How to Change a SIM Card

by Ty Arthur

Phones that are provided by a GSM cellular network such as AT&T or Cellular One use small identification chips that house your subscription plan information called Subscriber Identity Module (SIM) cards. If your SIM card goes bad or is lost, you may have to manually change out the card with a new one on your own. Replacing the card only takes a few moments and can be done without any special tools.

1

Contact your cellular service provider and have it provide you with a new SIM card. Let it know your account and phone number so that it can transfer your phone service to the new SIM card.

2

Check the manual that came with your phone to see if the SIM card is found in the standard location beneath the battery or if it's located somewhere else.

3

Turn your phone over and remove the back plate by pushing down on the slide panel and sliding it away from you. Remove the plate and then put your finger in between the battery and the side wall. Push the battery away and pull it out of the phone.

4

See if the SIM card has a metal covering. Remove the covering if there is one present and then pull the SIM card out.

5

Place the new SIM card in the card holder and then snap back down the metal covering. Make sure to place the card in the same direction as the old card or your phone will not be able to read it. Put the battery back in and then place the back panel back on. Power on your phone to ensure that the SIM is working properly.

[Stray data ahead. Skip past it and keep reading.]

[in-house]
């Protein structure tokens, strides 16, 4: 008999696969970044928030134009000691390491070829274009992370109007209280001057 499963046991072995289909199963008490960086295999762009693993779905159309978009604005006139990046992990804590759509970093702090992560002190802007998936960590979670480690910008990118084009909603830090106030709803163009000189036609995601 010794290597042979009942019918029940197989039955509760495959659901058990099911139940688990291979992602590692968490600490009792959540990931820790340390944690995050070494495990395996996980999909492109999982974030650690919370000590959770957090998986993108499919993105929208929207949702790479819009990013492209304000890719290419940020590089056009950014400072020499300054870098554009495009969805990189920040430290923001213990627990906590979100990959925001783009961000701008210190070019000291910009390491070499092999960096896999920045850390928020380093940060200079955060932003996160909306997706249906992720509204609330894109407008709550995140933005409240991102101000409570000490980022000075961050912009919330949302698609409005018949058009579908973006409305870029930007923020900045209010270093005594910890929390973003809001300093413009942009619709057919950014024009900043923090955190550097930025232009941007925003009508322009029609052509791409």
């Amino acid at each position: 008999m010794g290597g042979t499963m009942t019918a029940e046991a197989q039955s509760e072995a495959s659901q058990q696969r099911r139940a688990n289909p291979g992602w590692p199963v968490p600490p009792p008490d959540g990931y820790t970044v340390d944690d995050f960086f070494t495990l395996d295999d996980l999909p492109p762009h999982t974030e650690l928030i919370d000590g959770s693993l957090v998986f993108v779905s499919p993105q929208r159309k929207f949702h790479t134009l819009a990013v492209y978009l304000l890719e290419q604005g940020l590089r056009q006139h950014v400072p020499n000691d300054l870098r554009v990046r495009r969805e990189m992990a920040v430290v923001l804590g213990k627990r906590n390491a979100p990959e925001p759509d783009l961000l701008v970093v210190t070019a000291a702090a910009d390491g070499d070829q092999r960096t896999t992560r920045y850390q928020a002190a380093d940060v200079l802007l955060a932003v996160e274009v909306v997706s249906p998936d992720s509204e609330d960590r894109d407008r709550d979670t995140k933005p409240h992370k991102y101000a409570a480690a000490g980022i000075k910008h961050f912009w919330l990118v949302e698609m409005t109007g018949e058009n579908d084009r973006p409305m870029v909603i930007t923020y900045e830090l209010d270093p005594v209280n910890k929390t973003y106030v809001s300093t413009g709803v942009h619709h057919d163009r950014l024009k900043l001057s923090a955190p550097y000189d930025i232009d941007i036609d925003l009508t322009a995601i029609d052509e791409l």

Tip

  • check SIM cards come in different carrying capacities that may not work with all phones. Be sure to check with your provider to find out what size card your phone uses if you plan to purchase a SIM card from a source other than your cellular carrier.

Warning

  • close Do not enter in any codes if the phone asks for a "PUK" or "SIM lock" code. Contact your cellular provider immediately and request the code because if you enter in an incorrect code, your SIM card will permanently deactivate itself.

About the Author

Ty Arthur has been writing technical and entertainment-related articles for a variety of online sources since 2008. His articles have appeared on Metalunderground.com and many other websites. Arthur attended the Great Falls College of Technology and studied both computer science and creative writing.

Photo Credits

  • photo_camera AT&T;